Happily, his books are once again available; the link is at the bottom of this review unless, ha ha, I forgot to include it. A sensible person would add it right now; I wonder what I actually did?

Onwards to The Long Run, and if I ever sound a bit negative, do remember this book was good enough to make me a Moran completist [1]. Read more... )

so you think the world is weird?

Jul. 28th, 2014 11:38 pm
seperis: (Default)
[personal profile] seperis
In case anyone missed this:

Satanic Temple seeks Hobby Lobby-style exemption from anti-abortion laws

Thank you, yahoo news; I can state with perfect honesty that I didn't see this coming.

Release 0.9.15 (Part 9): Change Log

Jul. 28th, 2014 11:53 pm
[syndicated profile] ao3_news_feed


  • Coders: Ariana, Elz, Enigel, Sarken, Scott, Stephanie Smith
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Known Issues

See our Known Issues page for current issues.


Jul. 28th, 2014 11:49 pm
archangelbeth: Bleary-eyed young woman peers up, pillow obscuring the lower half of her face. Text reads: SO not a morning person. (So Not A Morning Person)
[personal profile] archangelbeth
Literal headache. Juuuuust small enough that I didn't take anything for it till recently, when it started getting meaner.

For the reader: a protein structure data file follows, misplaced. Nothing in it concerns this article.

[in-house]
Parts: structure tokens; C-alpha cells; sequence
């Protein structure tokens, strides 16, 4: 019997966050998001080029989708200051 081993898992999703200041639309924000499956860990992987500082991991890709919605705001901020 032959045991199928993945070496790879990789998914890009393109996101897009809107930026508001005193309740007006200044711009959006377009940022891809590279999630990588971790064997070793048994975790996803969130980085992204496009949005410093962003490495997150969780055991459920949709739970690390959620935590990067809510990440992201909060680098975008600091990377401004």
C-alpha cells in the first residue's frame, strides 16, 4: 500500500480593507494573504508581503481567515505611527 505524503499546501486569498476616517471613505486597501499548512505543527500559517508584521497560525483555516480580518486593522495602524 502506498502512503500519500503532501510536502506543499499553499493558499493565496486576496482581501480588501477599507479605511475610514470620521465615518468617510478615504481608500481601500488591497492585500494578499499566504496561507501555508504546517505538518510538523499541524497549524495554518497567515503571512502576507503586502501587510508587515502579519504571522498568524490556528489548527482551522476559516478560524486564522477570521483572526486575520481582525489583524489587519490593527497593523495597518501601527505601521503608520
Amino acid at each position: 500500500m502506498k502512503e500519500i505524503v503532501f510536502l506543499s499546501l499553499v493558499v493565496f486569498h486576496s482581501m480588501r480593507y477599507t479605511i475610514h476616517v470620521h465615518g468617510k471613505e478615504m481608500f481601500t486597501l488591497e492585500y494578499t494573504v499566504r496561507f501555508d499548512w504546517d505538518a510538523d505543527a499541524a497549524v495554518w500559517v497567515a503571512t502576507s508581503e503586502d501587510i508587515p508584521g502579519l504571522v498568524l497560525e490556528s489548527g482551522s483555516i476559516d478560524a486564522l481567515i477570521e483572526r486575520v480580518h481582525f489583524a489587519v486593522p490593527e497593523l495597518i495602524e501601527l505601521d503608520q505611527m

I did fix spouse's pants, yay.

This morning, Ivan was in the basement. When I brought him up, he was very... restless, agitated. I held him on my lap a bit and warmed him up, and that seemed to calm him. I think we really, really need to get some intermediate "stairs" for the treads so he has a chance of going up and down without getting himself stuck down there. (There are litterboxes upstairs. He doesn't want to use them.)

I am concerned over his vision. He will try to walk through/over things that are not immediately In His Face. I guess he's pretending they don't exist if he can't see them, but this does not work well.

I have added holding blobs of food (laced with glucosymine (...can't spell that...) treat that I crumbled up and mixed with the soft food), on my fingers, to get him to eat it. He still hasn't finished that one. He likes the powder better. So do I; I don't have to rub the gummi-fish treat in my fingers till it crumbles.

I will pretend that repairing my spouse's pants (one hem, one seam, one pocket seam) is productive.

Havva Quote
Sometimes you're trying to do something relatively simple, like get close to a tornado. Tornadoes are antisocial things, and are angered by your presumptive familiarity. they show their displeasure by hurling farming irrigation systems at your car.

INwatch+Bookwatch )
Adopt one today!
Dragons under fold )
ofearthandstars: (Unstoppable)
[personal profile] ofearthandstars
After a monstrously slow day at work, I came home and went for a tiny 1.25 mile run, followed by 15 minutes of walking. During that I finished listening to The Book Thief, which was just wonderful - it's my first ever audiobook (well, since childhood), and the story-telling style of the novel just suits it so well in audio. Allan Corduner’s voice is just amazing here. I cannot recommend it enough. It is lovely and sad and yet very full.